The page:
The Best Book of 2014

I told myself I’d go slow. No big gulps. Savor the words. Take my time. Reflect. Enjoy.

And I did…the first 36 hours. But last night I had three hours open and three hours left of reading. Turn the light off at 10:00? C’est impossible!

Somewhere Safe with Somebody Good, dear reader, is the best book Jan Karon has written. Like a master chef with discerning taste, Karon has adjusted the flavor of her writing so it is not too sweet, not too bitter, not too peppery, not too bright; but the perfect combination of spices, textures, and taste. There are overtones, undertones, aromas, and the kind of finish that both satisfies and makes you yearn for more.

Laughter plays peek-a-boo throughout the text. Last night I read a section to my husband that required a working knowledge of both The Cat in the Hat and Poe’s The Raven to fully understand the rich humor. When Curt roared at the punchline, I loved him more than I had the minute before. There is humor on the surface, too: the spray tan provides more than a few guffaws.

There are three scenes that sing to the deep recesses of my soul. They, alone, are why I know I will be reading this book again and again. And, perhaps, again.

Jan Karon nourishes. Literary quotes to ponder, authors and titles to explore, music to review, idioms to delight in. And a bookstore—Happy Endings—that  plays a big part in the plot. There are also problems that can’t be fixed, people that fail, people that never fail to irritate.

If you’ve read certain kinds of Christian fiction, you are familiar with what I call the two-dimensional didactic. The pasted-on-the-end moral message, the perfect hero and wicked villain, the thin patina of plot splashed on the important main point. Gag. No. Thank. You.

When you read  Somewhere Safe with Somebody Good, you learn without any awareness that you are being taught. The subjects are wide ranging: diabetes, exercise, how to help the bereaved (be there), how to say ‘no’, how to cope with retirement, how to give and receive grace.

DSC_1740I love the map of Mitford. I love these phrases:

the benediction of her father’s deep tenderness /
a selfish view that masquerades as noble /
that they would be shielded in their joy /
his favorite tryst for plain talk /
under the stairs, a good place to have a cry /

My favorite phrase describes this book: a plenitude of grace.

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10 thoughts on “The Best Book of 2014

  1. When I started reading this I realized I had never read the previous Father Tim book, In The Company of Others. And so I surgically removed myself from SSWSG and went back to read ITCOO. Now I am salivating. I better read fast (-:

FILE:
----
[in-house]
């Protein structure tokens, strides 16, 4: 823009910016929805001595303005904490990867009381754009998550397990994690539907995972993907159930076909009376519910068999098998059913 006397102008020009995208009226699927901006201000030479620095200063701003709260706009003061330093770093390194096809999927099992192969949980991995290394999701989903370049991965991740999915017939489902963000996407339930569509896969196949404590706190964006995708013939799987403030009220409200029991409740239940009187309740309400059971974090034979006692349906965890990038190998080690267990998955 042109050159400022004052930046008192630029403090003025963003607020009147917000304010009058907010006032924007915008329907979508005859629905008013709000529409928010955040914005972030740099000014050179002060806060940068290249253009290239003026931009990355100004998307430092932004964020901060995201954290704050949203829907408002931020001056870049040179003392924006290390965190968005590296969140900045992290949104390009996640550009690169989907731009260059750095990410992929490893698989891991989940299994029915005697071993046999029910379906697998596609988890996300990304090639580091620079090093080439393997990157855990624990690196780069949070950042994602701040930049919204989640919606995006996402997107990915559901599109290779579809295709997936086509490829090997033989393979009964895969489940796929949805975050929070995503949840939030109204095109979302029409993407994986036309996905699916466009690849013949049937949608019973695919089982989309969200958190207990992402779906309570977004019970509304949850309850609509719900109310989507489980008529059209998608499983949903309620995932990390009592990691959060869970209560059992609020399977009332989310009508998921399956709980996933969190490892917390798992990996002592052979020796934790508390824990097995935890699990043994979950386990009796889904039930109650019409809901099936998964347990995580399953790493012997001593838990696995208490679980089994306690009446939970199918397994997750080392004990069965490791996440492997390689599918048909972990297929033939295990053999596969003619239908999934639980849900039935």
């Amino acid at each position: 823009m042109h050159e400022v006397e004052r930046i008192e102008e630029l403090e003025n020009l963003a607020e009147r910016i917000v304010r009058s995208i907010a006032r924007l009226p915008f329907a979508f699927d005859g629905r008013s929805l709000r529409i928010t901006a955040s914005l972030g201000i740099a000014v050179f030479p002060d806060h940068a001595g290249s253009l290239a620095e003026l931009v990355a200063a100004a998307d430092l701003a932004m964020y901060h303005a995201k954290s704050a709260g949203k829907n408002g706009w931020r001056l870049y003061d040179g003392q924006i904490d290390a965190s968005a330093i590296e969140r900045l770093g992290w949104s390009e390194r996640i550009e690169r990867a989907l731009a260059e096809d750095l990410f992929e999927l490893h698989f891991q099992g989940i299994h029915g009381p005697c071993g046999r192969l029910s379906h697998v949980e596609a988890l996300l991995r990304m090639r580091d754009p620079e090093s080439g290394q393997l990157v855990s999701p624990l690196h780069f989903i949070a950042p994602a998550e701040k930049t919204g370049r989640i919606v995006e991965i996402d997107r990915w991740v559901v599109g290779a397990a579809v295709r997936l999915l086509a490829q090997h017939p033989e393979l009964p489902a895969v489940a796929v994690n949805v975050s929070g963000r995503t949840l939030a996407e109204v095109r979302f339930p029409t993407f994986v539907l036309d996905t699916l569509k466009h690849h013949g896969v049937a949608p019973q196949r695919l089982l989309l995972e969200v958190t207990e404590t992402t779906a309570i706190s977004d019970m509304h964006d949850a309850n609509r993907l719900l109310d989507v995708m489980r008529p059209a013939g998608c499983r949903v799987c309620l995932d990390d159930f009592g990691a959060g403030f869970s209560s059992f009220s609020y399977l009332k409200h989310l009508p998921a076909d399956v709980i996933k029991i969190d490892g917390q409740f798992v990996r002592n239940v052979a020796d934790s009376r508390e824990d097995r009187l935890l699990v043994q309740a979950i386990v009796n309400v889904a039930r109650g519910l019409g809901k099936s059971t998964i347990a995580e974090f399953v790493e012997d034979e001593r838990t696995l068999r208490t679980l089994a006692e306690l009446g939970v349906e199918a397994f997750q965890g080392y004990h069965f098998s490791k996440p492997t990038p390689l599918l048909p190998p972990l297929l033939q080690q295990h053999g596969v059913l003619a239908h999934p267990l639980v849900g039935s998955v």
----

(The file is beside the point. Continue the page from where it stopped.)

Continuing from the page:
Your favorite phrases are beautiful.

    The time that Jan Karon spent away from Mitford seems to have enriched the narrative. Like a good marinade or the steeping of a favorite beverage, sometimes the magic happens in the waiting time.

    SO happy to read this review.

    DI

  2. I started it today. Savoring it. But a niggling thought that I should go back and reread the last three books just hangs around the margins… I wonder if I should. It’s already so terribly beautiful.

  3. Your review reminded me of this new release. I bought one as a gift and downloaded the Kindle version for myself. I, too, am savoring the words and scenes ~ like *let’s have a rest stop before the next fanfare.*
    Blessings from GA,
    Dana

  4. Hello, I stumbled upon you while looking for a cover photo of Elizabeth Goudge’s book The Bird in the Tree (loved your review of that BTW) and decided to stay a while and look around here. I have read all the Jan Karon books, devouring each one as soon as it came out. Loved them all except, for some reason, the last one about Fr. Tim’s trip to Ireland. That one disappointed. However, I have been hearing great things about this new book and look forward to delving into it sometime soon. I’ll be attempting to get it on loan from the library I think. Oh, also wanted to say Elizabeth Goudge is my favorite author and I have managed to collect almost all of her books over the past 30 years or so. She’s a real treasure. I am re-reading The Bird in the Tree right now. It has been lovely finding you. Hope to visit again.

    • Hi Sara (waving across the miles)!
      I’m glad you stopped to visit. One of my favorite scenes from Goudge is in Linnets and Valerians. Uncle Ambrose will have to take up the education of the four siblings and quizzes them to see what they know. When he asks the youngest what she knew of Greece (she thought it was grease) she replied, “A bright light,” and Uncle Ambrose was smitten. It’s warm and charming and funny.

      Come back when you have time!

      Carol

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